Most think of the Haight-Ashbury district of San Francisco as the natural birthplace of the 60’s psychedelic movement. But just as Californians had Ken Kesey’s infamous acid-house on the outskirts of San Fransisco, in La Honda, those on the East Coast were discovering enlightenment in the unlikely quarters of William Mellon Hitchcock’s New York estate.
William Mellon Hitchcock was a trust fund baby who, as the grandchild of the infamous oil baron William Larimer Mellon, Sr. was heir to one of America’s greatest fortunes. In 1963, Hitchcock spent this money—somewhere in the vicinity of $500,000—to purchase a 2,500-acre plot of land in New York state, near Millbrook, featuring a mansion that looked impressive from afar but was mostly run-down inside.
The property was mostly a gut-driven purchase; Hitchcock, a suit-clad New York Stockbroker, had no idea what to do with the dilapidated estate. But as it happened, Timothy Leary—later deemed “the most dangerous man in America” by Richard Nixon—had been taking acid and sleeping with Hitchcock’s sister, Peggy. On the advice of Peggy, William decided to try the mind-altering substance out for himself. It turned out to be a decisive moment in psychedelic history.
After Leary was fired from Harvard (for failing to show up to the classes he was teaching), Peggy made an arrangement with William to let Leary live in the crumbling mansion in New York—a space as large and chaotic as his psychedelic ambitions. Leary moved in with fellow Harvard colleagues Richard Alpert and Ralph Metzner. But it wasn’t long before the mansion of three turned into a sprawling hippie encampment of 30-some psychedelic voyagers.The dilapidated mansion was converted into a psychedelic fun house, decorated with colorful artwork, instruments, and aquariums of exotic fish. Animals, including goats, were given free reign of the house. Richard Alpert once took so much acid that he leaped from the mansion’s second story window in an attempt to fly. He broke his leg, but his spirit remained intact. Stories of the spirit of adventure that thrived between the mansion’s walls began to travel attracting some of the greatest creative minds of the 1960s.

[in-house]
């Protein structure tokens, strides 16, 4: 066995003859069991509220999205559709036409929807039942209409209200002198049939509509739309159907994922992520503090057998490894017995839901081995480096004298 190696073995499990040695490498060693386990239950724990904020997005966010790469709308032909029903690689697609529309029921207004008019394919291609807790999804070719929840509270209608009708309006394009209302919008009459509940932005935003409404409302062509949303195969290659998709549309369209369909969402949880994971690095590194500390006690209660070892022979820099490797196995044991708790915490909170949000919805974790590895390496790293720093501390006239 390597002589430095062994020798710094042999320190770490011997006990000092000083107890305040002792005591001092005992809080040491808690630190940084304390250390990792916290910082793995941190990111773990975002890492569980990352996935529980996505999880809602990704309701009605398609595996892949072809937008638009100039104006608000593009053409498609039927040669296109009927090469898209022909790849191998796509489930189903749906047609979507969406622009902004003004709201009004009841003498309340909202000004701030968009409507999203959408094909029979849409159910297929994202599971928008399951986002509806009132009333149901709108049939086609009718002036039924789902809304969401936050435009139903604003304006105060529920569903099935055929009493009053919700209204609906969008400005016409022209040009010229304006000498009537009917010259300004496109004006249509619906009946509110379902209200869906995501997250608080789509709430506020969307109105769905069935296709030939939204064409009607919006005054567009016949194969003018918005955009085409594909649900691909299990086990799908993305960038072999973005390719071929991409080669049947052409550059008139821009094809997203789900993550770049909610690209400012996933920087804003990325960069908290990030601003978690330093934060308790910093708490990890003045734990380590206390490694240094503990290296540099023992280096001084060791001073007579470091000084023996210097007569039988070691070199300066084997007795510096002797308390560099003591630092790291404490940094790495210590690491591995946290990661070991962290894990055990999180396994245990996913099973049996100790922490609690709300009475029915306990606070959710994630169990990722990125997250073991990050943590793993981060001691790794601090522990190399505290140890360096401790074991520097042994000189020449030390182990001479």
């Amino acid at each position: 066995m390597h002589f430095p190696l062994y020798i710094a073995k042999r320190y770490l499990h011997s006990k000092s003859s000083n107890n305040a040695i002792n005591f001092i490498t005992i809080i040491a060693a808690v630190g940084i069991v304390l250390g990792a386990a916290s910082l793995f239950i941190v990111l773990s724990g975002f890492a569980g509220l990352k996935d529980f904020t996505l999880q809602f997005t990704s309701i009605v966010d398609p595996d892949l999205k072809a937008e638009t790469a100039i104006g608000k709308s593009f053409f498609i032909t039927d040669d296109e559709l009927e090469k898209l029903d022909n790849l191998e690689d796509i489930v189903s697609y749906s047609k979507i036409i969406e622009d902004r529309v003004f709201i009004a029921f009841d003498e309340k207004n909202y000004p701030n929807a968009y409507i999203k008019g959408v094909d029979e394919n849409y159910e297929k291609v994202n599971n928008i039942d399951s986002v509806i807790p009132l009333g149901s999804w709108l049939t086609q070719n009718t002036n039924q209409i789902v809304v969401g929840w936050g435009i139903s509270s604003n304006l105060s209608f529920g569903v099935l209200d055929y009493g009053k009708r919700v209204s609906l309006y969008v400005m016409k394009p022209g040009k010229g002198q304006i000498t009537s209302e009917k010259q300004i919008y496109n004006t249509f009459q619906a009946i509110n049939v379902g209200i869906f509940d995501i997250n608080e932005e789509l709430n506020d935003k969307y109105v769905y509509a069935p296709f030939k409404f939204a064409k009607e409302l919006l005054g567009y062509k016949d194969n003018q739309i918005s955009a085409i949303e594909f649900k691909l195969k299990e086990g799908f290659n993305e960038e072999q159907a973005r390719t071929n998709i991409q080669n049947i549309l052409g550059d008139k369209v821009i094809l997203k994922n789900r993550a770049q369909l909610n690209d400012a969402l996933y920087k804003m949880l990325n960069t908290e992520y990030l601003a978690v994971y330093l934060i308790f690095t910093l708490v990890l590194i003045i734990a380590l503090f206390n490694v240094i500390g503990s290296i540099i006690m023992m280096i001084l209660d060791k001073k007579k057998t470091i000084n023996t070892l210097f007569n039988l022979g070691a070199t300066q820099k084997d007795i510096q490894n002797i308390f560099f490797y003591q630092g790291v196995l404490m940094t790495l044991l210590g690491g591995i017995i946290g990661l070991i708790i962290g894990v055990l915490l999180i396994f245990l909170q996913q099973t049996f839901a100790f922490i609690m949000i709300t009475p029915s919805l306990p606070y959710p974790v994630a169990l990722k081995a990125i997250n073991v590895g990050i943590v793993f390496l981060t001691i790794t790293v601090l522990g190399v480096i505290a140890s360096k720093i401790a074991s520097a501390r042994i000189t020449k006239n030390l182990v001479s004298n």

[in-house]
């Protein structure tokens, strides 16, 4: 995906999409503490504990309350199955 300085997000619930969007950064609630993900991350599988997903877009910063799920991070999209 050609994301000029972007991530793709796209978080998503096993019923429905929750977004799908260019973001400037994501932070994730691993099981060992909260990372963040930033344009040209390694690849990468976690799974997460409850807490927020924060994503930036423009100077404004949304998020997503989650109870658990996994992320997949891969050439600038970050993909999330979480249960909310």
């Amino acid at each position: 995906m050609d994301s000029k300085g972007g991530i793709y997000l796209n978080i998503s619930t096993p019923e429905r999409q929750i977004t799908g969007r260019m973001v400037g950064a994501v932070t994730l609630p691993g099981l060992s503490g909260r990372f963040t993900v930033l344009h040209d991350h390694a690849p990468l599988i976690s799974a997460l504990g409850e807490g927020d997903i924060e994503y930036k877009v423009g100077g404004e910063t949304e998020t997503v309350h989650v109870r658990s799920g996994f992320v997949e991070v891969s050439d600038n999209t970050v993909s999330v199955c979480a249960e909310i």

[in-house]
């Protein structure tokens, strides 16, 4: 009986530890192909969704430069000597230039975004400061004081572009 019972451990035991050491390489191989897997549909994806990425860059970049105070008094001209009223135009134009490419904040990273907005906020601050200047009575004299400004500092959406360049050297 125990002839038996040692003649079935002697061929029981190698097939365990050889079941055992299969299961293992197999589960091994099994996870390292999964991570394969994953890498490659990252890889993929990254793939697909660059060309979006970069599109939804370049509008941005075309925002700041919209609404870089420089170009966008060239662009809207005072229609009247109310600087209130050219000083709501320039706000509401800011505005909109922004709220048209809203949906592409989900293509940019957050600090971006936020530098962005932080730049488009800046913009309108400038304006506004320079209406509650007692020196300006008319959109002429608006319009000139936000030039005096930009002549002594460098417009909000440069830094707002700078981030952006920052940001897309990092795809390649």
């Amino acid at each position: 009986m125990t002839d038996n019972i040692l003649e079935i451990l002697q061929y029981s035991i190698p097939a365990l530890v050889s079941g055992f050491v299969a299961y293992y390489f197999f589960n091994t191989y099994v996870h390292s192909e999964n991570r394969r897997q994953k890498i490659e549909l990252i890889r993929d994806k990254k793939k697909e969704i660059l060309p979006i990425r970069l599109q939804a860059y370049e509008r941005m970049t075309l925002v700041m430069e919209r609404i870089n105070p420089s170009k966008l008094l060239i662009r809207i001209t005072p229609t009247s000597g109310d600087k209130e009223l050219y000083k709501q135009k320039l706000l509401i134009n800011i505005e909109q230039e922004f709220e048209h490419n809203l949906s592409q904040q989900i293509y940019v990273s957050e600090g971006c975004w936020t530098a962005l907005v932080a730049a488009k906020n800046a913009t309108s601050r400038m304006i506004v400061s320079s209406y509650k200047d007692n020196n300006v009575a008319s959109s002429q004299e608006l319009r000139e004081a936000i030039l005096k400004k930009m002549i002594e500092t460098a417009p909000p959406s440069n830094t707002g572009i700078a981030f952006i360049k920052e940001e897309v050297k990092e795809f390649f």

The mansion featured an ever-rotating list of celebrities from Charles Mingus to Allen Ginsberg and Alan Watts.
Tom Wolfe writes about his trip to see Leary’s in the New York mansion in The Electric Kool-aid Acid Test. Wolfe, Ken Kesey, and the Merry Pranksters rolled up to the property in a florescent bus in an attempt to join Leary and his colleagues in their psychedelic voyage, but Leary preferred they only stay temporarily.
For the ex-Harvard professors, the largescale LSD trips organized on the estate were less about revelry and more about research. Leary, Alpert, and Metzner saw themselves as analysts pursuing of a perfectly calibrated acid-trip for maximum insight.
Eventually, on April 17th, 1966, the mansion was raided in the night by police, who had been secretly watching the drug-fuelled antics unfold on the property for months. But the raid was fruitless: the only drugs the police found on the premises was a small amount of weed. Despite the unsuccessful raid, that day marked the unofficial end of the mansion’s heyday as the once thriving community of psychonauts thinned and then evaporated.
But by then, the genie had already escaped from the 2,500-acre bottle in the form of The Grateful Dead, Hunter S. Thompson, and Sgt. Pepper’s Lonely Hearts Club Band. Who needed an exclusive New York mansion, when LSD was going mainstream?
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